Tobias Zech, an MP from Germany’s conservative CSU/CDU bloc, resigned from his position in the German Bundestag following media reports that he took cash for lobbying for North Macedonia’s fugitive ex-PM Nikola Gruevski in 2016, German media reported.

39-year-old Zech from the Bavarian CSU party is the fourth MP from Angela Merkel’s conservative alliance in the Bundestag to resign since mid-February. All four quitted over ethic issues within a month. Zech served as a member of the Bundestag from 2013 until 2017 and from 2020 until now. 

German Spiegel reported on March 18 that Zech took about €50,000 for consulting services from the conservative VMRO-DPMNE party from North Macedonia, which is now in opposition after ruling the country under Gruevski from 2006 to the end of 2016. Gruevski and VMRO-DPMNE were later linked with a numerous corruption scandals.

Zech resigned just one day after Spiegel published the article. However, the German MP rejected the accusation of entering in conflict of interest as an MP, saying that everything he did was legal.

In the meantime, Deutsche Welle reported on March 19 that Zech told colleagues from the CSU that he is resigning as he wants to protect his family and his party.

“Tobias Zech has asked the ethics committee of the CSU to check for possible conflicts of interests. These investigations are ongoing,” CSU’s secretary general Markus Blume was cited by media. He praised Zech for deciding to take action independently of the findings, calling this “the only correct step”. 

Consultancy services that led to resignation

According to Spiegel, Zech co-founded a consulting company, Scaliger Strategy Consulting, with another partner in April 2016 and few months later, he concluded a PR consulting agreement with VMRO-DPMNE, which was then in power in Macedonia (renamed North Macedonia in 2019 following the name deal with Greece).

In 2016, before the snap elections in Macedonia, Zech allegedly organised a series of meeting between Gruevski and top German officials in Berlin and Munich, which was confirmed by other CSU members present at the meetings.

Shortly before the early elections, Zech also expressed public support for Gruevski when he appeared at the VMRO-DPMNE big rally in Skopje as vice president of the European People’s Party (EPP), together with Austrian Chancellor Sebastian Kurz, who was foreign minister at the time.

“All of you together have done a great job for your country, but also for the entire Europe. Your party is an example for others. It is important not only to look back, but also to look in the future,” said Zech said at the meeting, according to media reports.

Trying to avoid a scandal, Zech later said he did not know about the accusations of corruption and abuse of power in the period when he cooperated with Gruevski and his party.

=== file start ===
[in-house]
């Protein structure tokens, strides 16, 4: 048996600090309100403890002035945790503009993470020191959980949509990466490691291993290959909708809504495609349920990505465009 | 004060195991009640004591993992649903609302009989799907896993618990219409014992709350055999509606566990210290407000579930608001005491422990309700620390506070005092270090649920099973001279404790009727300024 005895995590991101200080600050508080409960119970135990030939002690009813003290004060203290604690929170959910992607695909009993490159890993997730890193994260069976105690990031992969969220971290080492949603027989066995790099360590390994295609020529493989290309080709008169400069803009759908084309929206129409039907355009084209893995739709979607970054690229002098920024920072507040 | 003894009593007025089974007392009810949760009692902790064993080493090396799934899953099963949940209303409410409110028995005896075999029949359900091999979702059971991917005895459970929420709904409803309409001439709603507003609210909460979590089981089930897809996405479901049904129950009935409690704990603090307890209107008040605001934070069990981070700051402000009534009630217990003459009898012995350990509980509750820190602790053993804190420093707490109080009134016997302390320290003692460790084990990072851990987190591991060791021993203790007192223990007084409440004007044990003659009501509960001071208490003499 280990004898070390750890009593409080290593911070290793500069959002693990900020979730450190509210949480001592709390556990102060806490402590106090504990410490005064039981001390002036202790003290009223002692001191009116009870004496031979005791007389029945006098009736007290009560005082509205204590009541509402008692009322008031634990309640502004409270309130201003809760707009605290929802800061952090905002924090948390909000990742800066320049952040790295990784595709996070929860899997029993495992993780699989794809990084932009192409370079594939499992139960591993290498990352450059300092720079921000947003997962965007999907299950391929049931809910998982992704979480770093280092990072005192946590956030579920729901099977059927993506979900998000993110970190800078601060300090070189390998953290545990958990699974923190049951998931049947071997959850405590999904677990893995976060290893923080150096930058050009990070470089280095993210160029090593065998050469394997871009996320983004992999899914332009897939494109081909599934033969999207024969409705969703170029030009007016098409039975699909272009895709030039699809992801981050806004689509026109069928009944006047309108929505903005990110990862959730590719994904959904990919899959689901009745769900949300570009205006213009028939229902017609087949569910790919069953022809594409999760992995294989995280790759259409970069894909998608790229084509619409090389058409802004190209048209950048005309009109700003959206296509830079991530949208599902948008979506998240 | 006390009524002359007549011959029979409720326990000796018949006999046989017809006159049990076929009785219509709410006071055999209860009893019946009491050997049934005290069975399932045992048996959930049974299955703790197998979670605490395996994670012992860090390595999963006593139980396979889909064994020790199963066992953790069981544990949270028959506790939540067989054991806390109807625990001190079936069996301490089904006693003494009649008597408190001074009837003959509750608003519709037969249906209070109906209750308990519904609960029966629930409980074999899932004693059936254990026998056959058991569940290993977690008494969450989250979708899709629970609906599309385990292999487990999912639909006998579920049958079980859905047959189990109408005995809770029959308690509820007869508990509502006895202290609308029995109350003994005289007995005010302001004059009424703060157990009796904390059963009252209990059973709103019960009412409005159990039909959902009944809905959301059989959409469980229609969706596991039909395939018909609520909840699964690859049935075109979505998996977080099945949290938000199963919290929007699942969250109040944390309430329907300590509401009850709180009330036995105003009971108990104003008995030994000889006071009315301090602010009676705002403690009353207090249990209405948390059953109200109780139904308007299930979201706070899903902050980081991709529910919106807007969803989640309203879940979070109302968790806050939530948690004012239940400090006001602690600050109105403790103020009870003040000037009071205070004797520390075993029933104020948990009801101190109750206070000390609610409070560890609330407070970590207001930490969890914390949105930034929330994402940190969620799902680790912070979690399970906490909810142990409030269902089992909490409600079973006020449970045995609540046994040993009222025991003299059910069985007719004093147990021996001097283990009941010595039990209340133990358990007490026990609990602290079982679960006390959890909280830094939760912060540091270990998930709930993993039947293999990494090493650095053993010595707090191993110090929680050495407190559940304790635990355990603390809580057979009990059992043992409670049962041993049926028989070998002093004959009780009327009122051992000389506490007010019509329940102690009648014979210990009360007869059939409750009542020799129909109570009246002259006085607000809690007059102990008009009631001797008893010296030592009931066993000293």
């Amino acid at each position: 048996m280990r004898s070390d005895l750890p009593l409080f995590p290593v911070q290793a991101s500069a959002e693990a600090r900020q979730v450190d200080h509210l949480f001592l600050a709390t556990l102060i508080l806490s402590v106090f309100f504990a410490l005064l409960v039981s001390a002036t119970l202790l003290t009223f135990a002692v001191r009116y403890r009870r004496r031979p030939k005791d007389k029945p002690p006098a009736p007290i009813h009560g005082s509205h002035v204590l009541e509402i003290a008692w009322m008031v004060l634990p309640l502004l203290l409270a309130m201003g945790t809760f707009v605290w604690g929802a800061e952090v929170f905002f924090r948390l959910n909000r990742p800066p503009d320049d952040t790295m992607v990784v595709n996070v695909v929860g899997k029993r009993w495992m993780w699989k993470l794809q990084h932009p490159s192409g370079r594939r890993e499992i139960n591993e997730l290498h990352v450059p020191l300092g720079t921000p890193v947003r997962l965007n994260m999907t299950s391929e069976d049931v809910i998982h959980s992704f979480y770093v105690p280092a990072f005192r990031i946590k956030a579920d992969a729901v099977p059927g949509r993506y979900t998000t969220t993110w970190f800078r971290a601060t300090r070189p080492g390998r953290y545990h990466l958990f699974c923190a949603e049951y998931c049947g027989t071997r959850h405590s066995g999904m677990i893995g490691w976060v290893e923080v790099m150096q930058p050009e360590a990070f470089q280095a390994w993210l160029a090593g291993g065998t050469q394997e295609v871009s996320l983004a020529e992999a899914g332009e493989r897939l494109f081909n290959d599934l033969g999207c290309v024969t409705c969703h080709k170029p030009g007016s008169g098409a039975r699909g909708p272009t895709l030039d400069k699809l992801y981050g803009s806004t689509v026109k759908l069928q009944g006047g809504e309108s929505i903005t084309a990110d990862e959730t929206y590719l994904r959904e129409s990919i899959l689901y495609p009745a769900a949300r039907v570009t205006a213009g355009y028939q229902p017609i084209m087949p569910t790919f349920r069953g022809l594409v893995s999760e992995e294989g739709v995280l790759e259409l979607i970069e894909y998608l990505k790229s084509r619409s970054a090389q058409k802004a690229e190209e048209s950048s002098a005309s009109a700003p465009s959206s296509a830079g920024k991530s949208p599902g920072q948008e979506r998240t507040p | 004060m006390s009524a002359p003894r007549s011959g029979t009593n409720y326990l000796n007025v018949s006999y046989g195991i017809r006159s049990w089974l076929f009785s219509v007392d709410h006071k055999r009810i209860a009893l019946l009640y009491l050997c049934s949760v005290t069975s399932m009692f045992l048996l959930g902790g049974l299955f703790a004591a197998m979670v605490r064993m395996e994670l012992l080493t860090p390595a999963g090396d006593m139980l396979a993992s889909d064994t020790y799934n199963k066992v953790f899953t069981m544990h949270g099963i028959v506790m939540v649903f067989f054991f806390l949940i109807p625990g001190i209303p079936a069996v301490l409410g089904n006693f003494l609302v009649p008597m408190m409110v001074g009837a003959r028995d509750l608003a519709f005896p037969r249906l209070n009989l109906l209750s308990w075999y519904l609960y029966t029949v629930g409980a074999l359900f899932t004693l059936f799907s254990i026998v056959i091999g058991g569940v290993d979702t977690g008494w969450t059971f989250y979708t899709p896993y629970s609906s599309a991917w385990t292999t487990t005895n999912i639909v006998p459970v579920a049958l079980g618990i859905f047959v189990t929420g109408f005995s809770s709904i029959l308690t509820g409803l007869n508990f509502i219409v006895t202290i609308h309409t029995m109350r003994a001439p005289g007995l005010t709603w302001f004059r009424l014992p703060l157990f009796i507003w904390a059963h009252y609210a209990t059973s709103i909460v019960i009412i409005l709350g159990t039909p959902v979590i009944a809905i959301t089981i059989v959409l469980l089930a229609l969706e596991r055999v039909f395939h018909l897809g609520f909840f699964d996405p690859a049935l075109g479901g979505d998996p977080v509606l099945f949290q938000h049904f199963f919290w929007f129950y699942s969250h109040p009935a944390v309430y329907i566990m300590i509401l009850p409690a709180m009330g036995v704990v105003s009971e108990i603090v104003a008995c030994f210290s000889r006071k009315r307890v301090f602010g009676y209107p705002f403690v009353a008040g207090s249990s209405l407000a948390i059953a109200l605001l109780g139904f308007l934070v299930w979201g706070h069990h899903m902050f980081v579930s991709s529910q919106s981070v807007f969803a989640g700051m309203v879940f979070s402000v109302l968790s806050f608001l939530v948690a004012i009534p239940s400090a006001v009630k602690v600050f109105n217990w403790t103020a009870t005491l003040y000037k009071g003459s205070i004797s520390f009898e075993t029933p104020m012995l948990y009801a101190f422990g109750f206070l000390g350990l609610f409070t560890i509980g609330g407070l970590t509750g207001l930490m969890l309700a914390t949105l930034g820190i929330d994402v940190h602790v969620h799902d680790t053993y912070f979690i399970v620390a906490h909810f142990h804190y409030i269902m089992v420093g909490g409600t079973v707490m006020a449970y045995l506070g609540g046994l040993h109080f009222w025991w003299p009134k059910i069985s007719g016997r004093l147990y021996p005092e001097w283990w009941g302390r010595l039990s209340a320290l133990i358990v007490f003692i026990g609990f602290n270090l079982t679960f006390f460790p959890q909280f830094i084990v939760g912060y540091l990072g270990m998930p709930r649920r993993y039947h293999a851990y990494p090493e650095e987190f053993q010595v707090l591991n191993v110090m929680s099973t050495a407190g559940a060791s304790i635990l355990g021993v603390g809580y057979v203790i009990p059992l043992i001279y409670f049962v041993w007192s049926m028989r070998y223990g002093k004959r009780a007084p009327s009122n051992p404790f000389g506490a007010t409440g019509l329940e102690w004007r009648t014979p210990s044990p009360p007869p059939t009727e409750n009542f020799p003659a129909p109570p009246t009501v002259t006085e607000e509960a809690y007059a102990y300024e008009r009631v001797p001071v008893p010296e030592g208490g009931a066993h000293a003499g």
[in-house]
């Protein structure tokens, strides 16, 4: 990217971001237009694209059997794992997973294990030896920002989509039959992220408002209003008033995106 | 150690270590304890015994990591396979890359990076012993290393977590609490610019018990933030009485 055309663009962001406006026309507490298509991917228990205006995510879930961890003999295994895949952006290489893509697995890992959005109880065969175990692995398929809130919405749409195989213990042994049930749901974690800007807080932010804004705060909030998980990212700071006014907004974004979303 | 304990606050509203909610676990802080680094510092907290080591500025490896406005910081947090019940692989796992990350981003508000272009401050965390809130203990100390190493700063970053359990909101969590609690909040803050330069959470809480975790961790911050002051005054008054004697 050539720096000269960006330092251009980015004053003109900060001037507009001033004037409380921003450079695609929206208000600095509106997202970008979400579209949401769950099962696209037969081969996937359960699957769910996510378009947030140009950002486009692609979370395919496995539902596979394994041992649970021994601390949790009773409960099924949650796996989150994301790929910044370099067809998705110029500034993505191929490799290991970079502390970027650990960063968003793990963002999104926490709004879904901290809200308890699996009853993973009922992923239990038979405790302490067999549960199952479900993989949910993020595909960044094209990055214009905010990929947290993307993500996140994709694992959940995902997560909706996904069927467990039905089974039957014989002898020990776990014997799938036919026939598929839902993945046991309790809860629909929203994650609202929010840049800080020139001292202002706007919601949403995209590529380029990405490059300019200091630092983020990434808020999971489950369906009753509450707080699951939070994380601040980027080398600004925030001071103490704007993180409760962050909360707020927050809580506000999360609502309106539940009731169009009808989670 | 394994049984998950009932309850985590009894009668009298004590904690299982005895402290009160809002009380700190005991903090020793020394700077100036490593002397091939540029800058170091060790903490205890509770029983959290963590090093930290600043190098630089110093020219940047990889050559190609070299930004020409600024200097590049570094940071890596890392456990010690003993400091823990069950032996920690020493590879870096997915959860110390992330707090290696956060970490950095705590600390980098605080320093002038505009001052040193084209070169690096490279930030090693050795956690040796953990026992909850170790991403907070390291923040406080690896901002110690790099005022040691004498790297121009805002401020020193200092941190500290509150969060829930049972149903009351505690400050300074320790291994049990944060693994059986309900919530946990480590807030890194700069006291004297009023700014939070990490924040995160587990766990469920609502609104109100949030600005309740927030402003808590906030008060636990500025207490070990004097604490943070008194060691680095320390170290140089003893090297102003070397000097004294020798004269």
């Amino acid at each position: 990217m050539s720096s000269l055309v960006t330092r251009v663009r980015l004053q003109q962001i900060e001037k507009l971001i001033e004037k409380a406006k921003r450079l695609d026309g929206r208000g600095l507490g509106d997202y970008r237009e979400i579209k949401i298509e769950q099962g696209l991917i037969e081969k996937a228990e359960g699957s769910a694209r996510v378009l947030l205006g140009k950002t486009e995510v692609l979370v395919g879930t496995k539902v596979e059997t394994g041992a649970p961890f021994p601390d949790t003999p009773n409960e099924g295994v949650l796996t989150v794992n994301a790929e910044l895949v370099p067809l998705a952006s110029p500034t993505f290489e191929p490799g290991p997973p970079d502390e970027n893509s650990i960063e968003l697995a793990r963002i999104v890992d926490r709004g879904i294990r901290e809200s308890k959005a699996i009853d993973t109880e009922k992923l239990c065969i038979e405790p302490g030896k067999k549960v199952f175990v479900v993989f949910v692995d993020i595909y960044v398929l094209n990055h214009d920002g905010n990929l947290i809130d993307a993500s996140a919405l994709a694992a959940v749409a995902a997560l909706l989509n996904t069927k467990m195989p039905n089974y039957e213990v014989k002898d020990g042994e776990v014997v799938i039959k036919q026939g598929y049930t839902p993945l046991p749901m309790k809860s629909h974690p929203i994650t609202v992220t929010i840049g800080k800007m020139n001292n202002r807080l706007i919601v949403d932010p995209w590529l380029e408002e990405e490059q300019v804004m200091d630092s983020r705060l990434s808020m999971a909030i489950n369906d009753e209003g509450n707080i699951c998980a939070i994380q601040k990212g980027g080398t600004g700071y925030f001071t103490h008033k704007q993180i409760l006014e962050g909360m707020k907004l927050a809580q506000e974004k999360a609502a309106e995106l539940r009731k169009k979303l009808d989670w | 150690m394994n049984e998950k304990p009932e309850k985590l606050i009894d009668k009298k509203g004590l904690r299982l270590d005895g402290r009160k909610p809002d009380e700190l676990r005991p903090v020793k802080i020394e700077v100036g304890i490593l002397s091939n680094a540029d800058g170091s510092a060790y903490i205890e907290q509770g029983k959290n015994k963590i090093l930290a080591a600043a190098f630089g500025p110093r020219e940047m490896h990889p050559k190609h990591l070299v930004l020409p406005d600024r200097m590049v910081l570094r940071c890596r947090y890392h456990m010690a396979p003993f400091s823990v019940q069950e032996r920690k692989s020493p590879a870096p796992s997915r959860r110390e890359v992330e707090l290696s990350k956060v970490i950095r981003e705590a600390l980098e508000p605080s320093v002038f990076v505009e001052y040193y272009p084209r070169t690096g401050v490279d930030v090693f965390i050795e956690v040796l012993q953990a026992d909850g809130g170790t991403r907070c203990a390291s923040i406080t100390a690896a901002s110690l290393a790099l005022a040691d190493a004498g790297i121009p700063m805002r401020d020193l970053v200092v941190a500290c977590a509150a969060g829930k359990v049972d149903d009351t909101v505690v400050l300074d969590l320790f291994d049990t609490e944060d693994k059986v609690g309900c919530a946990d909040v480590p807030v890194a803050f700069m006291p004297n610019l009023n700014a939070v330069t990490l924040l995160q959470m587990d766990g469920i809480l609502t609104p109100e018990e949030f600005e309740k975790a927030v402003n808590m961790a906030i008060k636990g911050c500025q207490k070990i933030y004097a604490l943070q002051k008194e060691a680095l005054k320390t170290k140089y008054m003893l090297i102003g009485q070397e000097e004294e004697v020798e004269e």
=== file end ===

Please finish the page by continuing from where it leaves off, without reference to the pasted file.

Back to Gruevski

Gruevski fled to Budapest in 2018 to avoid serving a prison sentence of two years for the purchase of a luxury €600,000 Mercedes using state funds. He was granted asylum in Hungary. Since then he has been politically active only through Facebook posts.

In September 2020, Gruevski who was tried in absentia, was charged in another case with ordering an attack against the opposition mayor of Skopje’s Centar municipality, Andrej Zernovski, during a protest in 2013, shortly after Zernovski won the local election.

The cases were revealed through a series of illegally wiretapped conversations in 2015, by the Social Democrats (SDSM) led by now Zoran Zaev (now North Macedonia’s prime minister), which sparked a major scandal and plunged the country into a huge crisis when they were leaked. 

The scandal led to mass protests dubbed the Colourful Revolution that eventually ended the 10-year rule of Gruevski, who is also on trial on other corruption charges in North Macedonia.

In the 2016 early elections, VMRO DPMNE party won a narrow victory, but was unable to form a government due to the lack of support from other parties. The SDSM managed to form a government in May 2017, but only following the violent attack on the parliament by VMRO-DPMNE members and supporters which left over 100 people injured, including current PM Zaev.

After the SDSM and Zaev came to power, the courts launched a series of trials involving ex-VMRO-DPMNE officials.

Following the resignation of the German MP, the ruling SDSM party urged the competent state institutions on March 21 to investigate the suspicious financing of consultants in 2016 and 2017.

“Hristijan Mickoski should tell people what was his role as that time party’s secretary general and then as VMRO-DPMNE’s leader in these extremely dubious financial operations of his party. Mickoski is obliged to appear before the public and answer where these huge sums of money came from and how they were paid,” the SDSM said in a statement.